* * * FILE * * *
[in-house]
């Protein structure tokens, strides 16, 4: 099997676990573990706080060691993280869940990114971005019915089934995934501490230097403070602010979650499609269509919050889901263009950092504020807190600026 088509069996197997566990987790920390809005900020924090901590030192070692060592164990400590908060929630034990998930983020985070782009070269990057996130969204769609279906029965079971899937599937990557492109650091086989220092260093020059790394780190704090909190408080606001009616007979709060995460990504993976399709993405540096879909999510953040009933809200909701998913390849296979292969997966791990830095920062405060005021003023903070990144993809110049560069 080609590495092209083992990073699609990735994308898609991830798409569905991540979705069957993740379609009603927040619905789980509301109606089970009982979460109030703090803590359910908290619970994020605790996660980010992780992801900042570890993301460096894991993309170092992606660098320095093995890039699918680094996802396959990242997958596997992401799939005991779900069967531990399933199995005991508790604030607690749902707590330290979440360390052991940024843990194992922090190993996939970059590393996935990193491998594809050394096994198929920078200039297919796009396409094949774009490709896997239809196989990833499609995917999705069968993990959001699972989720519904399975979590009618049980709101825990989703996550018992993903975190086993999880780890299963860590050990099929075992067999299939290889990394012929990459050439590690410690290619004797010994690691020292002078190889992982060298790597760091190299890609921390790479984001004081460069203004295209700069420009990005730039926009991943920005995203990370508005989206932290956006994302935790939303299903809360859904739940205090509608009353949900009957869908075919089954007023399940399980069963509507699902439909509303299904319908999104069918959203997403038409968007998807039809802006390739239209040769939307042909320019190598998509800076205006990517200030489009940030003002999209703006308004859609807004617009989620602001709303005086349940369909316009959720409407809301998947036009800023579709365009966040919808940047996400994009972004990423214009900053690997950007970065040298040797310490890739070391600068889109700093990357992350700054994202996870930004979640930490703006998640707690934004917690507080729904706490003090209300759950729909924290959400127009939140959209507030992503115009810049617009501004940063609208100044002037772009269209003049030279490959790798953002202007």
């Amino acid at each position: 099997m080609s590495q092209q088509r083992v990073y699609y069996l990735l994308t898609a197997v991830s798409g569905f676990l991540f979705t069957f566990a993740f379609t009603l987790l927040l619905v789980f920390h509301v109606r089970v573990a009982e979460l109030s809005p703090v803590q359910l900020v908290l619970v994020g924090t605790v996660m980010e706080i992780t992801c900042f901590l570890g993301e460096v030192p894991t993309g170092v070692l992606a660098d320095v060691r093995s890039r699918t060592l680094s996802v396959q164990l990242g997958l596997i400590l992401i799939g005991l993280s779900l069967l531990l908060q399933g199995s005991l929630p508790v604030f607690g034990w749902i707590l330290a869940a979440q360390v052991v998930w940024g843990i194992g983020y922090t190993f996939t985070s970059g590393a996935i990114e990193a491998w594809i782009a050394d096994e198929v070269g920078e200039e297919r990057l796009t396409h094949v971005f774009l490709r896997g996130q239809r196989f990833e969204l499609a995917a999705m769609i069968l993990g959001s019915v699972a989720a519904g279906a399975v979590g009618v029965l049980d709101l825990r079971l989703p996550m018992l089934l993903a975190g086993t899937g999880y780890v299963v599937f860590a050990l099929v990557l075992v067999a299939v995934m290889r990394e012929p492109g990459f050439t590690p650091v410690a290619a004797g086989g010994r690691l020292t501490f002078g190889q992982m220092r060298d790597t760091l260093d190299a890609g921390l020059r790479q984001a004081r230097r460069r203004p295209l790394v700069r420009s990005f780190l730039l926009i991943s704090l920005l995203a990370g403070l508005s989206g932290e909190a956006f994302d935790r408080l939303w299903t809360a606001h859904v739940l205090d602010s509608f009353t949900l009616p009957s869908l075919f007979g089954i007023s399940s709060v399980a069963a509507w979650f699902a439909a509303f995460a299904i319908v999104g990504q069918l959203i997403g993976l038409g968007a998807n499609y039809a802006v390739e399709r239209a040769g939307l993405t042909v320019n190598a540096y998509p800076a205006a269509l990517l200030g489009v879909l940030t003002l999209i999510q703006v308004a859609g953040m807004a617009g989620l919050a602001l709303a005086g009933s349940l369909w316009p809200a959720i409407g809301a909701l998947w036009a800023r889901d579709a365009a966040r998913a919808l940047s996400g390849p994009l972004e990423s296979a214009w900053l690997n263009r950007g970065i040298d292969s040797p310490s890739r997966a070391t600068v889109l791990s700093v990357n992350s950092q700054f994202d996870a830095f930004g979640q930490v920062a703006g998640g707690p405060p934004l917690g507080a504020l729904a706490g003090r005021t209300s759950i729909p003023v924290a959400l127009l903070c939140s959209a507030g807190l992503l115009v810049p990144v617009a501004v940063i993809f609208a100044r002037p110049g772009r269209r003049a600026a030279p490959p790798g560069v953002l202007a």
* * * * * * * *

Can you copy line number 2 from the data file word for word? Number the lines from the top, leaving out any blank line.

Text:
């Protein structure tokens, strides 16, 4: 099997676990573990706080060691993280869940990114971005019915089934995934501490230097403070602010979650499609269509919050889901263009950092504020807190600026 088509069996197997566990987790920390809005900020924090901590030192070692060592164990400590908060929630034990998930983020985070782009070269990057996130969204769609279906029965079971899937599937990557492109650091086989220092260093020059790394780190704090909190408080606001009616007979709060995460990504993976399709993405540096879909999510953040009933809200909701998913390849296979292969997966791990830095920062405060005021003023903070990144993809110049560069 080609590495092209083992990073699609990735994308898609991830798409569905991540979705069957993740379609009603927040619905789980509301109606089970009982979460109030703090803590359910908290619970994020605790996660980010992780992801900042570890993301460096894991993309170092992606660098320095093995890039699918680094996802396959990242997958596997992401799939005991779900069967531990399933199995005991508790604030607690749902707590330290979440360390052991940024843990194992922090190993996939970059590393996935990193491998594809050394096994198929920078200039297919796009396409094949774009490709896997239809196989990833499609995917999705069968993990959001699972989720519904399975979590009618049980709101825990989703996550018992993903975190086993999880780890299963860590050990099929075992067999299939290889990394012929990459050439590690410690290619004797010994690691020292002078190889992982060298790597760091190299890609921390790479984001004081460069203004295209700069420009990005730039926009991943920005995203990370508005989206932290956006994302935790939303299903809360859904739940205090509608009353949900009957869908075919089954007023399940399980069963509507699902439909509303299904319908999104069918959203997403038409968007998807039809802006390739239209040769939307042909320019190598998509800076205006990517200030489009940030003002999209703006308004859609807004617009989620602001709303005086349940369909316009959720409407809301998947036009800023579709365009966040919808940047996400994009972004990423214009900053690997950007970065040298040797310490890739070391600068889109700093990357992350700054994202996870930004979640930490703006998640707690934004917690507080729904706490003090209300759950729909924290959400127009939140959209507030992503115009810049617009501004940063609208100044002037772009269209003049030279490959790798953002202007």